On July 15, in a cabinet meeting about the results of the first half of 2022, President Ilham Aliyev of Azerbaijan disclosed some details of the recent negotiations with Russia and Armenia on the withdrawal of the Armenian armed forces from the Karabakh region of Azerbaijan. He reiterated that Armenia was supposed to pull back all its armed forces from the region in accordance with the trilateral statement of the November 10, 2020, signed by the leaders of Armenia and Azerbaijan along with Russia’s President Vladimir Putin and ended the Second Karabakh War.
“Over the one year and eight months since the end of the war, Armenia has yet to fulfil its obligations”, he stressed.
On June 28, Deputy Chief of General Staff of the Armenian Armed Forces Sahak Sahakyan had openly admitted the transfer of Armenian military servicemen to Karabakh when he said in an interview with journalists on June 28 that the Armenian military and political leadership had decided that “contract servicemen will serve in Karabakh [instead of conscripts]”. “Our last call is the summer call of 2020 and demobilization will be held from July 1 to August 30, 2022, there will be no more conscripts in Karabakh,” he said. The colonel said that “a broad package has been created for the attractiveness of the service, according to which contract servicemen will serve”.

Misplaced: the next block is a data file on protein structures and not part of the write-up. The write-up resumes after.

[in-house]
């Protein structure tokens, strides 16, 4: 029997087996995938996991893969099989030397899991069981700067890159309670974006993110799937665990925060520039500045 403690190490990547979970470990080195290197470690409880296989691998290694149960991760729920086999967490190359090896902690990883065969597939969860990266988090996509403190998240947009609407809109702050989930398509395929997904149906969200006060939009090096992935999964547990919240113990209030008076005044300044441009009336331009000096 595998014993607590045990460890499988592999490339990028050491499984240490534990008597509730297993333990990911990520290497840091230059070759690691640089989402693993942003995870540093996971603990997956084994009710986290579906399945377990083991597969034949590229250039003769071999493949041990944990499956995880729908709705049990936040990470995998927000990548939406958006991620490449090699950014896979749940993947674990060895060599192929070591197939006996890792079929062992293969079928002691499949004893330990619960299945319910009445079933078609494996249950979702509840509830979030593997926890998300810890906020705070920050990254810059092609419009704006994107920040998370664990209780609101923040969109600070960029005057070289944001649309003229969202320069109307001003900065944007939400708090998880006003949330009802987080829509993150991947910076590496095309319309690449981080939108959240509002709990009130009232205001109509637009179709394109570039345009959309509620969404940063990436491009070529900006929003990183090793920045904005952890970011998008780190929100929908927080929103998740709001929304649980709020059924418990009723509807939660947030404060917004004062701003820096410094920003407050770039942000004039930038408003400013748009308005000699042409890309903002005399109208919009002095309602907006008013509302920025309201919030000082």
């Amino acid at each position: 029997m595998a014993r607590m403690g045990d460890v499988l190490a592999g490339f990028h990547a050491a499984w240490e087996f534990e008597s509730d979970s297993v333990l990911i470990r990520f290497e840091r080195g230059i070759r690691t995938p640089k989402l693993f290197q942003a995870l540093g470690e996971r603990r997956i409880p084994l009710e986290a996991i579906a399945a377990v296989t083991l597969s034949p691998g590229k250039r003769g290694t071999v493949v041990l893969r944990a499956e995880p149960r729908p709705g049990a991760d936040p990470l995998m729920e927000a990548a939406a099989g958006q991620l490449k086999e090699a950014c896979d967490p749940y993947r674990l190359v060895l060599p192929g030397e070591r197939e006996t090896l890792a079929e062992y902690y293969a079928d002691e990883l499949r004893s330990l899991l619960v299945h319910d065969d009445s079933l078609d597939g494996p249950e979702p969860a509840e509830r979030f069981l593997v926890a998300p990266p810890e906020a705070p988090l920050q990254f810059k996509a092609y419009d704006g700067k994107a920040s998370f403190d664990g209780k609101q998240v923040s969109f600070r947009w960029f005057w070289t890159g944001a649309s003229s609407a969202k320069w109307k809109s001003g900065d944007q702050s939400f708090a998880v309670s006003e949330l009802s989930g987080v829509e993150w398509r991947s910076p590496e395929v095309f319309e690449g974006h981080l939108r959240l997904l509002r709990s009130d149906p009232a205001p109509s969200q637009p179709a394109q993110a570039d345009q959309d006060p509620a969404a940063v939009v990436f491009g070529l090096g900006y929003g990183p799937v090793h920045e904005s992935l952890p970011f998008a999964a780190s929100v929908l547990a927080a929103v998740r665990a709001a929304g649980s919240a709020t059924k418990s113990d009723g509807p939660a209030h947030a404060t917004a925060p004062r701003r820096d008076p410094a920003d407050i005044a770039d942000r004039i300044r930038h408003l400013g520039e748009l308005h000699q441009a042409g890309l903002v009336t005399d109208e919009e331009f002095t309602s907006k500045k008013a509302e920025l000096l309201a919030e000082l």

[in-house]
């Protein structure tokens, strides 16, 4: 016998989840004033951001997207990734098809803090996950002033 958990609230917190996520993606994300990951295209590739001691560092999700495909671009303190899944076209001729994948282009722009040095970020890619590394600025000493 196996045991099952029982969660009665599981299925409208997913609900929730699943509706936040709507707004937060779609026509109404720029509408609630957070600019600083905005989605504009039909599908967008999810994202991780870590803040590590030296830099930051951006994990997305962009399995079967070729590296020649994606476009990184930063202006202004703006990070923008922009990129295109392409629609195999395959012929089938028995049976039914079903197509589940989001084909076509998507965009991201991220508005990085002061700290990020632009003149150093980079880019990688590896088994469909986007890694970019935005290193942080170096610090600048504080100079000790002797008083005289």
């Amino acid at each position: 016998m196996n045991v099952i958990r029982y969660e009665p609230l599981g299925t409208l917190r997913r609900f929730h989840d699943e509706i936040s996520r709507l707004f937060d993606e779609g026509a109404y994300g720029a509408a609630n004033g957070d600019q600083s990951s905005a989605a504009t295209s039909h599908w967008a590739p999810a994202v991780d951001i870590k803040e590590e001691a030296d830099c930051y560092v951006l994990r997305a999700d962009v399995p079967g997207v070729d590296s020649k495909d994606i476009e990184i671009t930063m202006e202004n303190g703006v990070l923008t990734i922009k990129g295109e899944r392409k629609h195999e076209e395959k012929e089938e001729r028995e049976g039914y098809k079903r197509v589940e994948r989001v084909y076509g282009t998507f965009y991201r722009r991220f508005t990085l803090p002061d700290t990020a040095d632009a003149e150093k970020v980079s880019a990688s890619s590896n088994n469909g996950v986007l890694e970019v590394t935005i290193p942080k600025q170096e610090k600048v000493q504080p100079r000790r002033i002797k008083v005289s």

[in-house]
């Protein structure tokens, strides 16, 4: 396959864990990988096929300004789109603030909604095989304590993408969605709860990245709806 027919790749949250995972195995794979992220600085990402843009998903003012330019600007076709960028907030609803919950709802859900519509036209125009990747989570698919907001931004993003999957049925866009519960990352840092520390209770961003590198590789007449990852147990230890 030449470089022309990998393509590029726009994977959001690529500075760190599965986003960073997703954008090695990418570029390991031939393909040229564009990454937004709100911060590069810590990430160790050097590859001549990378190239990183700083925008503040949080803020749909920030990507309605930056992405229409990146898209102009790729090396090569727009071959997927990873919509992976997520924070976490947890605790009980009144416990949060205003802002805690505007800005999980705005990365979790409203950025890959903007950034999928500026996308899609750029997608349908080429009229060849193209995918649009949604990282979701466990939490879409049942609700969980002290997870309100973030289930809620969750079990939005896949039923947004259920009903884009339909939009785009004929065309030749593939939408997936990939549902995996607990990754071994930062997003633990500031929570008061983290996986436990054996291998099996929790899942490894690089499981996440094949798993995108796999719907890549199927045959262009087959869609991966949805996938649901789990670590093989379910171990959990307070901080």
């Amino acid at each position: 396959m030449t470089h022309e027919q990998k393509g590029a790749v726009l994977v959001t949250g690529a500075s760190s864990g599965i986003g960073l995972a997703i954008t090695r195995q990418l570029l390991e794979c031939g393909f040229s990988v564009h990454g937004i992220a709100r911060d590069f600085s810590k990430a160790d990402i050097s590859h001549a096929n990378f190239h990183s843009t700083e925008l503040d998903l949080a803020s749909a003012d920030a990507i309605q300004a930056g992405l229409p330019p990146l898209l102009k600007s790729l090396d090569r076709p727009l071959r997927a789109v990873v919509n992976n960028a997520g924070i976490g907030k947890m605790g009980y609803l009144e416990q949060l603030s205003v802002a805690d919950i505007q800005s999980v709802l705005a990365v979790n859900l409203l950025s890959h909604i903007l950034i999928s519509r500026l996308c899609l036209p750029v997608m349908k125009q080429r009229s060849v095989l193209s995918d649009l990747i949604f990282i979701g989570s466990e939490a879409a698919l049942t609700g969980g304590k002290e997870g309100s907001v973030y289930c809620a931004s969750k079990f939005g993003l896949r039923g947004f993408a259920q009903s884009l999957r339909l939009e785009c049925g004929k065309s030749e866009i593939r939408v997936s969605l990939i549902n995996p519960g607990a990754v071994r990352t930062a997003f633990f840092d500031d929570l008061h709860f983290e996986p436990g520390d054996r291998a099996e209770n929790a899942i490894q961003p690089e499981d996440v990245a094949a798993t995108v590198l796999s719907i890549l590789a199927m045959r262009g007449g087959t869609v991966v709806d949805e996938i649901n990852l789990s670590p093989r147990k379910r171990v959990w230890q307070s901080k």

Such a blatant disregard of the Armenian leadership to its commitments outraged both the Azerbaijani public and government and raised questions, among others, also about Russia’s role in this process.
President Aliyev likewise criticized Moscow’s unwillingness to guarantee the implementation of the trilateral statement. According to him, a high-ranking Russian official, in the course of his visit to Baku a few months ago, promised to ensure the withdrawal of Armenian armed forces by June 2022. “We are already in the middle of July, but this promise has not been fulfilled”, he protested.
His speech gave us some insights into the situation in Karabakh, Russia’s approach to the trilateral statement, and possible reaction of Azerbaijan if Russia and Armenia continue to refuse to implement the obligations they undertook in the trilateral statement.
First of all, the commitment that the Russian official undertook a few months ago demonstrates that, on the contrary to what is claimed by Armenians and some other observers, there is a consensus between the signatories of the trilateral statement [at least between Russia and Azerbaijan] about the 4th clause of the statement which envisaged the withdrawal of Armenian armed forces from Karabakh in parallel with the deployment of the peacekeeping mission of the Russian Federation. The failure of the Armenian leadership to fulfil this clause is, therefore, a breach of the agreement of November 10 and a grave threat to peace and security in the region.